You may use the nursery rhyme: Old Mc Donald had a Farm. Moo like a cat, bleat like a lamb
Bark like a dog. Try different breeds of dogs. The animal sounds can help you to identify your child’s love for imitation and the love for animals too.

Weather games: This is real fun game, may be played outdoors or indoor. In a park or in the beach or in the drawing room. If you are creative you may play anywhere. Play this game with barefoot.
Walk in the rain: imagine a down pour and walk. Walk in the hot sun: imagine walking barefoot on a hot day in a road.
Walk in the beach with waves touching your feet. Water rising to your knee.
Imagine climbing a rock in the hills on a snowy day.

Walk against the wind. Walk against a storm. Walk along a gentle breeze.

These games introduce weather conditions, and how the body responds to Weather.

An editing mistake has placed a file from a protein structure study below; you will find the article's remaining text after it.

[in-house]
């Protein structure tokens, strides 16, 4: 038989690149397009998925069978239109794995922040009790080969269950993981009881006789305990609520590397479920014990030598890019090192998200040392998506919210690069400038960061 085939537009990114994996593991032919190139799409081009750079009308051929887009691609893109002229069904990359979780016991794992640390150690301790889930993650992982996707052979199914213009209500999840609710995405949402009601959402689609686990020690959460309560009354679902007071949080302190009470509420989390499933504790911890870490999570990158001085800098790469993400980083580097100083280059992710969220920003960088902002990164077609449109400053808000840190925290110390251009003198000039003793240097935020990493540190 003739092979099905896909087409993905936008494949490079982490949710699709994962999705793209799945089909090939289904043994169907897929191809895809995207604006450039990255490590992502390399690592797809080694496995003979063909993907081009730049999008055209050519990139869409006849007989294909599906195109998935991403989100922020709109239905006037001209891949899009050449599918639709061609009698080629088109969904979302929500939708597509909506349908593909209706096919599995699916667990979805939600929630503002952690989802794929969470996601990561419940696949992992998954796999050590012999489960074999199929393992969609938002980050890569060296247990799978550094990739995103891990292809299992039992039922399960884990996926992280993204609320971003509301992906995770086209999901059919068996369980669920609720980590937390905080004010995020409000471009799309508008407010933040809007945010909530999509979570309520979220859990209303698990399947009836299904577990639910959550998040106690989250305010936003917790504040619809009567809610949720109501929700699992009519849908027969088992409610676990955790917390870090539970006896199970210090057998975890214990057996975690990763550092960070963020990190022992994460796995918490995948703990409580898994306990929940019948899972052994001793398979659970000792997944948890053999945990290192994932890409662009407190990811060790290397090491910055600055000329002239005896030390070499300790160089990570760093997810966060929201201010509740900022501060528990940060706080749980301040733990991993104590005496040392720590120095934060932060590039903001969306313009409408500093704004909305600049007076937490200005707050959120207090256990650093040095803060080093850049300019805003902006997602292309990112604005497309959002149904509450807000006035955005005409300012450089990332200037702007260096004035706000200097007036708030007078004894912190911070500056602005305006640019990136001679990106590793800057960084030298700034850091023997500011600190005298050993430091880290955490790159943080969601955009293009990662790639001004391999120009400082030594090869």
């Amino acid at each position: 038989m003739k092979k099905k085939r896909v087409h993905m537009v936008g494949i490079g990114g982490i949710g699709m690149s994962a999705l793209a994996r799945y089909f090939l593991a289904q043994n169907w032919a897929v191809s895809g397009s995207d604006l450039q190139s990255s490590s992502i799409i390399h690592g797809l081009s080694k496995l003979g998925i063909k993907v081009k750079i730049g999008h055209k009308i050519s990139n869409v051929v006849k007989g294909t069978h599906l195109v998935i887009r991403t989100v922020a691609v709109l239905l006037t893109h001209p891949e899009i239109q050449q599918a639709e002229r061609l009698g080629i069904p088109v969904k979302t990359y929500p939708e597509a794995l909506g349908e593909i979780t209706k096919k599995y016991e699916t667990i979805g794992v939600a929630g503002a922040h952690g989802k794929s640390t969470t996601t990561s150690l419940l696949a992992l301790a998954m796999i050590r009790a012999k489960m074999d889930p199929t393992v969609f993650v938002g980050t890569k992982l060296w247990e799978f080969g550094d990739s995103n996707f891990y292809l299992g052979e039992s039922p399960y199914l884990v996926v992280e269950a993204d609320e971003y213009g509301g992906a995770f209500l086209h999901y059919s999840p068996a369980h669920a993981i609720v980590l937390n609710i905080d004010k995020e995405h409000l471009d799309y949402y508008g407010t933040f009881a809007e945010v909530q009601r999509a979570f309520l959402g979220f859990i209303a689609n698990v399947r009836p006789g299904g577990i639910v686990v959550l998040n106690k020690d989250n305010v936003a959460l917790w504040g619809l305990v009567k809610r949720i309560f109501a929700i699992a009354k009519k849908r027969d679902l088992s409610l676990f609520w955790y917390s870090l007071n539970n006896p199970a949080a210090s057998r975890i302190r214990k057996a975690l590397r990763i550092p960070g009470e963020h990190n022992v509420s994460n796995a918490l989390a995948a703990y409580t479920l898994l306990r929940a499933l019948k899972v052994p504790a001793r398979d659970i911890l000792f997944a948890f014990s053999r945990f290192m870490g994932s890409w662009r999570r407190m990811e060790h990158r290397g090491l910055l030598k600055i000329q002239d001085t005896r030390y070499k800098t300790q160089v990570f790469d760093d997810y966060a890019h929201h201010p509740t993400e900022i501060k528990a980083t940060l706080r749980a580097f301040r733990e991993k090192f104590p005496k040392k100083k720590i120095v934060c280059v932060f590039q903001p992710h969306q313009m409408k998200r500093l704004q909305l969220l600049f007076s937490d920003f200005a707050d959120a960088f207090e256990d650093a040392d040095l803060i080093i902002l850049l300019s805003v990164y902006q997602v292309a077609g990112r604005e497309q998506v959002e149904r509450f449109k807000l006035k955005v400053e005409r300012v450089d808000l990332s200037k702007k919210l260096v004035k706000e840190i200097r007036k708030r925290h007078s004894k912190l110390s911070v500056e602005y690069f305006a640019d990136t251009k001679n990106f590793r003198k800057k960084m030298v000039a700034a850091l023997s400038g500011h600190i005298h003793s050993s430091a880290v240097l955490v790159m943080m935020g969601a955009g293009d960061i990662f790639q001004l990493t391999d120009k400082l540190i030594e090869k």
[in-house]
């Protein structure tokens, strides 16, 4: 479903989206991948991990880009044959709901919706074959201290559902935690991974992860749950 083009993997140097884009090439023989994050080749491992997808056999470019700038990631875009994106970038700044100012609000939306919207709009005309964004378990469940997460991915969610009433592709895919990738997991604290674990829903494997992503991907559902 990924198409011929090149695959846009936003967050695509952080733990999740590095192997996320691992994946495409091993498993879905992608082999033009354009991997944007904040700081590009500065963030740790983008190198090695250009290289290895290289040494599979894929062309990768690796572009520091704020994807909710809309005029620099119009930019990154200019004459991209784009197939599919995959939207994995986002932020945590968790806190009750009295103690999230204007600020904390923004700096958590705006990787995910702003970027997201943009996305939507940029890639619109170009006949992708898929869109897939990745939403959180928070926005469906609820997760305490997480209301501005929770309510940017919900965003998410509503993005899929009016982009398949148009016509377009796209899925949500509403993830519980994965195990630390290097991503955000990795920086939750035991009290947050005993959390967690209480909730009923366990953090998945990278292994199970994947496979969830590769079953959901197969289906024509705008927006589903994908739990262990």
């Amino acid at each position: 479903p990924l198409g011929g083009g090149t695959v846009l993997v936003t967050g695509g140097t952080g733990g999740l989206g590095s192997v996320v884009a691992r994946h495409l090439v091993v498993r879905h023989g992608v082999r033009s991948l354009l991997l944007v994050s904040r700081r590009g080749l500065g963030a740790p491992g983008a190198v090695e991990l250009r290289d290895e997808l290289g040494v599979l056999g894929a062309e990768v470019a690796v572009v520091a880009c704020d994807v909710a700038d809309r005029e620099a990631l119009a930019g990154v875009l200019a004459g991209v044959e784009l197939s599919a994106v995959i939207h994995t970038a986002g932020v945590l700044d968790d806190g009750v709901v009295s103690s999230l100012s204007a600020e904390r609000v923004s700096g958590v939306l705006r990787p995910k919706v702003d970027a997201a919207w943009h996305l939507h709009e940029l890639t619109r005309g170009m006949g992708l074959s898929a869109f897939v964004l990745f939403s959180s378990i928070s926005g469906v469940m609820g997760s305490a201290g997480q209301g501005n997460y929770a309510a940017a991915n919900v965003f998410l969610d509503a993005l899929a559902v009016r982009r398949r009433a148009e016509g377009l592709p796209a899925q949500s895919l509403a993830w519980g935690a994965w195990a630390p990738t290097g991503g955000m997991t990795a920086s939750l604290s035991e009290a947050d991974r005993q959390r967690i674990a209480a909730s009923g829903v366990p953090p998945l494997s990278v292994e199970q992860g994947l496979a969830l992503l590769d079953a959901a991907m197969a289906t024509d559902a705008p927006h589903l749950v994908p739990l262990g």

Now play with colours. The most important aspect of this game is to enjoy a freedom to play with colors, not to restrict the child’s fancy. The sky need not be painted Blue always. If the child prefers to paint Green Sky, let the child do. Creativity demands freedom of expression. Use colours with indulgence and passion. Paint the face of Mother. Give a Facial to Mother. Use different natural colours like cucumber paste, papaya, yoghurt, Mango pulp. Very easy to play with and easily available at home.

This game encourages creativity and bonding between parents and children. The game is also useful for increasing the attention span of the child in an activity.

We may also bring in the animals again. We can use colurs to make animal masks. Use simple paper plates. Draw the Tiger with some yellow and red lines

Let the tiger’s eyes burn bright with some silver lining.
Simple way to teach the concepts of Shapes and Mathematics.
Put two dots of same colour on the papar plate. Join the two dots.

Now you get a straight line.

Put three dots : two on the straight line and one on the top
Connect the dots by a straight line and now you get a curve.

A fun way of playing and learning.

What do the Games do to children and parents?